The NBA executives who diagnosed the Nets as dysfunctional spoke to CNBC on the condition of remaining anonymous since they're restricted from discussing team affairs publicly.
One of the executives said the decision to trade for Harden in January 2021 was the real turning point because it hurt the team's depth. The Nets lost center Jarrett Allen, who went on to become an All-Star in Cleveland. Guard Caris LeVert and forward Taurean Prince were also traded.
"They bought the penny stock," one of the executives said of the Harden deal. "They didn't do the fundamentals, swung big, and it blew up."
Now the Nets are stuck with the talented but troubled Simmons, who is owed about $112 million over the next three years, including $35 million next season. It's unclear when the former All-Star will make his Nets debut. Simmons suffered a back injury and is still contending with mental health issues after his poor showing in the playoffs last year.
The Simmons situation "only creates more noise and distractions for the franchise," the executive said.
Will Nets spend more money?
The Nets face other potentially costly roster issues this offseason, as well.
Irving needs to decide on a $36 million player option, but said he plans to return. One agent suggested to CNBC that guard Bruce Brown's market value could eclipse $10 million per year after his stellar playoff performance. His salary now is roughly $4 million. Patty Mills has a $6 million player option, and center Nic Claxton is eligible for a new contract.
Nets operator BSE global has shown a willingness to pay the NBA's luxury tax, which is a penalty the league applies after a team's salary goes above a certain point. That money is then distributed to teams that don't pay the tax.
For the 2021-22 season, the team's estimated tax bill exceeded $90 million, second behind the Golden State Warriors' tab, according to Spotrac, a website that tracks sports deals. That's slightly higher than the previous season's bill.
Next season, the NBA's so-called soft salary cap will grow to $122 million, with the luxury tax threshold set at $149 million. The Nets' total payroll stands at $187 million for eight players under contract, according to Spotrac. Expect that figure to grow.
Executives questioned how long Tsai, the billionaire co-founder of Chinese e-commerce giant Alibaba, would pay to chase what could be more early playoff exits.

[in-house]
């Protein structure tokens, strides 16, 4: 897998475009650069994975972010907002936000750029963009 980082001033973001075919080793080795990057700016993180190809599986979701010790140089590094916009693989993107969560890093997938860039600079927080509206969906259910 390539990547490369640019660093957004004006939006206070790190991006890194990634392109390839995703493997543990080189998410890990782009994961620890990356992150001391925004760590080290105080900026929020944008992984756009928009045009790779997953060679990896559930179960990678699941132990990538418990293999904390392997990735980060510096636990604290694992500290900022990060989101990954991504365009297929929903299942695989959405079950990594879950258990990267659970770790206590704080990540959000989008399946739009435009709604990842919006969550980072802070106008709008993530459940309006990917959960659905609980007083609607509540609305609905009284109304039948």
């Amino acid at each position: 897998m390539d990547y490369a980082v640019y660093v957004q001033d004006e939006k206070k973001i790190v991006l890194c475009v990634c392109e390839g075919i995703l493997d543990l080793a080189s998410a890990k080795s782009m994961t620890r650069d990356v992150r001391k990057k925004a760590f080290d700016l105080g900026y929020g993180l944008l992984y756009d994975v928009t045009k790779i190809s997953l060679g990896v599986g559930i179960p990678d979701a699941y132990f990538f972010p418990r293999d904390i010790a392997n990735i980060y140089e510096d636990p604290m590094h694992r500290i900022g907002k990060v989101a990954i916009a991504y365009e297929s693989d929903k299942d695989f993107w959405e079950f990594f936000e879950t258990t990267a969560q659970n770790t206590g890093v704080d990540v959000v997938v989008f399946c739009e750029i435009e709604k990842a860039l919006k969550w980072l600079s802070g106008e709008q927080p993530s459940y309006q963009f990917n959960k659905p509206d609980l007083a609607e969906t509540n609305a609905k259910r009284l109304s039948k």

"At some point, an owner looks at payroll and says, 'This is unattainable.' And that money isn't going to a charity. That money is being dispersed to your opponents. Does he double-down and fund [the roster], even at a loss? And if you don't produce the result – a championship – at some point, will it cost Sean?" an executive said, referring to Nets general manager Sean Marks.
Marks did not return a call by CNBC to discuss the matter.
Who is running the Nets?
The uncertainty has created a power vacuum, and one of the team's stars has asserted himself. After losing to the Celtics, Irving suggested he would collaborate with Durant, Marks, and Tsai to "make some moves this offseason" and be "intentional about what we're building and have some fun with it."
On the business side, the Nets are seeking another CEO after John Abbamondi announced he's stepping down effective this July. The move was a surprise since Abbamondi took over the role in July 2020 after current Genus Sports executive David Levy quit as Nets CEO in January 2020 following just five months on the job.
The departures created a sense of confusion about who is running the club and led to other pressure-packed questions. The franchise, for instance, will be scrutinized over whether it will hire a Black CEO.
The predominantly Black NBA has only three Black CEOs, down from a league-high seven in 2007. NBA Commissioner Adam Silver has acknowledged the diversity issue, saying the NBA "can do a better job" regarding hires among "CEOs on the business side of teams."
Two league sources told CNBC the Nets already identified a candidate to replace Abbamondi. The Nets didn't return a request for comment on whether the team's CEO search included a Black candidate.